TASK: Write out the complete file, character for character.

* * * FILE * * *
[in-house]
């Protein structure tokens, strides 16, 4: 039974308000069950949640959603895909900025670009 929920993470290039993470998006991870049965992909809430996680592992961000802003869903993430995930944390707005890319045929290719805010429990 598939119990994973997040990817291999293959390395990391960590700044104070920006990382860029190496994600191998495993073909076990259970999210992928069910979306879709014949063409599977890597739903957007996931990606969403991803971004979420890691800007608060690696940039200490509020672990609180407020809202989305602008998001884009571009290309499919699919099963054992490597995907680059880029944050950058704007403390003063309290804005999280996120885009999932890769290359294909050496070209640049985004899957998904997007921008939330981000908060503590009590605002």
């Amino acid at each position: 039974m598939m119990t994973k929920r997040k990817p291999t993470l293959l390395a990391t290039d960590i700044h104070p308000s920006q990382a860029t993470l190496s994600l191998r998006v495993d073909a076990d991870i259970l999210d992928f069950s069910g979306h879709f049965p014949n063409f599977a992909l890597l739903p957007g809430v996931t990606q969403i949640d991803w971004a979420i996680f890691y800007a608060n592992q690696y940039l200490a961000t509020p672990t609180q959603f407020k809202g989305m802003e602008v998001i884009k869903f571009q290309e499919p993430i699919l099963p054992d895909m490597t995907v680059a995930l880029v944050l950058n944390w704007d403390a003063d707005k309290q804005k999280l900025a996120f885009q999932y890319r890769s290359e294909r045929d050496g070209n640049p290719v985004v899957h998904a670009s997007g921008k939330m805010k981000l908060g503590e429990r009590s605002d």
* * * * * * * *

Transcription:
[in-house]
């Protein structure tokens, strides 16, 4: 039974308000069950949640959603895909900025670009 929920993470290039993470998006991870049965992909809430996680592992961000802003869903993430995930944390707005890319045929290719805010429990 598939119990994973997040990817291999293959390395990391960590700044104070920006990382860029190496994600191998495993073909076990259970999210992928069910979306879709014949063409599977890597739903957007996931990606969403991803971004979420890691800007608060690696940039200490509020672990609180407020809202989305602008998001884009571009290309499919699919099963054992490597995907680059880029944050950058704007403390003063309290804005999280996120885009999932890769290359294909050496070209640049985004899957998904997007921008939330981000908060503590009590605002």
């Amino acid at each position: 039974m598939m119990t994973k929920r997040k990817p291999t993470l293959l390395a990391t290039d960590i700044h104070p308000s920006q990382a860029t993470l190496s994600l191998r998006v495993d073909a076990d991870i259970l999210d992928f069950s069910g979306h879709f049965p014949n063409f599977a992909l890597l739903p957007g809430v996931t990606q969403i949640d991803w971004a979420i996680f890691y800007a608060n592992q690696y940039l200490a961000t509020p672990t609180q959603f407020k809202g989305m802003e602008v998001i884009k869903f571009q290309e499919p993430i699919l099963p054992d895909m490597t995907v680059a995930l880029v944050l950058n944390w704007d403390a003063d707005k309290q804005k999280l900025a996120f885009q999932y890319r890769s290359e294909r045929d050496g070209n640049p290719v985004v899957h998904a670009s997007g921008k939330m805010k981000l908060g503590e429990r009590s605002d």